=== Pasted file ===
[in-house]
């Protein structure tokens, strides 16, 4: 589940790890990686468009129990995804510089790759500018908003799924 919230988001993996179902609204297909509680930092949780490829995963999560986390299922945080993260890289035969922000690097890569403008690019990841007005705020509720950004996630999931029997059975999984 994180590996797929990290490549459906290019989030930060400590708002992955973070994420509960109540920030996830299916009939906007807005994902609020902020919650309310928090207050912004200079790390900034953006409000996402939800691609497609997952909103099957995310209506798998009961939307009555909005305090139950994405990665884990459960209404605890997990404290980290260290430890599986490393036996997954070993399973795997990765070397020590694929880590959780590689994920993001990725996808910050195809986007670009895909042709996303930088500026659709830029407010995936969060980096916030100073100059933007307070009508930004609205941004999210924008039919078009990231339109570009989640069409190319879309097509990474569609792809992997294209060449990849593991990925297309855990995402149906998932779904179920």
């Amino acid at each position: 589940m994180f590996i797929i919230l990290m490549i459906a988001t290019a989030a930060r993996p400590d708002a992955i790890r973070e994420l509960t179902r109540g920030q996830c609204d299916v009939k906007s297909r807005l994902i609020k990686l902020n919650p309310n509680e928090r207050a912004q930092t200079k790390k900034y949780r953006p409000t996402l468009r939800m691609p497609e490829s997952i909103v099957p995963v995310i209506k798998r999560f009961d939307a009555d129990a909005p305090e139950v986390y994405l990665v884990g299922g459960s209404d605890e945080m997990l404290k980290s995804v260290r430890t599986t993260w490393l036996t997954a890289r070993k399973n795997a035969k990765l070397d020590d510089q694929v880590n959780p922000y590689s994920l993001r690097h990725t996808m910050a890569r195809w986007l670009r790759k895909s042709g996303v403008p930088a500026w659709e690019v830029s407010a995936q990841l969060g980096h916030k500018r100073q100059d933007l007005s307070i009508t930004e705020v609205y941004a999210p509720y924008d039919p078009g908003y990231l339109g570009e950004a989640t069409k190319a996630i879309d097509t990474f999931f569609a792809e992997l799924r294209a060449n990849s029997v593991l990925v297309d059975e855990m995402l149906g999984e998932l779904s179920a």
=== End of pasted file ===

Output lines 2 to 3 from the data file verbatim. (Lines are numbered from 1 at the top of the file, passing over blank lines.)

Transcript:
């Protein structure tokens, strides 16, 4: 589940790890990686468009129990995804510089790759500018908003799924 919230988001993996179902609204297909509680930092949780490829995963999560986390299922945080993260890289035969922000690097890569403008690019990841007005705020509720950004996630999931029997059975999984 994180590996797929990290490549459906290019989030930060400590708002992955973070994420509960109540920030996830299916009939906007807005994902609020902020919650309310928090207050912004200079790390900034953006409000996402939800691609497609997952909103099957995310209506798998009961939307009555909005305090139950994405990665884990459960209404605890997990404290980290260290430890599986490393036996997954070993399973795997990765070397020590694929880590959780590689994920993001990725996808910050195809986007670009895909042709996303930088500026659709830029407010995936969060980096916030100073100059933007307070009508930004609205941004999210924008039919078009990231339109570009989640069409190319879309097509990474569609792809992997294209060449990849593991990925297309855990995402149906998932779904179920």
């Amino acid at each position: 589940m994180f590996i797929i919230l990290m490549i459906a988001t290019a989030a930060r993996p400590d708002a992955i790890r973070e994420l509960t179902r109540g920030q996830c609204d299916v009939k906007s297909r807005l994902i609020k990686l902020n919650p309310n509680e928090r207050a912004q930092t200079k790390k900034y949780r953006p409000t996402l468009r939800m691609p497609e490829s997952i909103v099957p995963v995310i209506k798998r999560f009961d939307a009555d129990a909005p305090e139950v986390y994405l990665v884990g299922g459960s209404d605890e945080m997990l404290k980290s995804v260290r430890t599986t993260w490393l036996t997954a890289r070993k399973n795997a035969k990765l070397d020590d510089q694929v880590n959780p922000y590689s994920l993001r690097h990725t996808m910050a890569r195809w986007l670009r790759k895909s042709g996303v403008p930088a500026w659709e690019v830029s407010a995936q990841l969060g980096h916030k500018r100073q100059d933007l007005s307070i009508t930004e705020v609205y941004a999210p509720y924008d039919p078009g908003y990231l339109g570009e950004a989640t069409k190319a996630i879309d097509t990474f999931f569609a792809e992997l799924r294209a060449n990849s029997v593991l990925v297309d059975e855990m995402l149906g999984e998932l779904s179920a």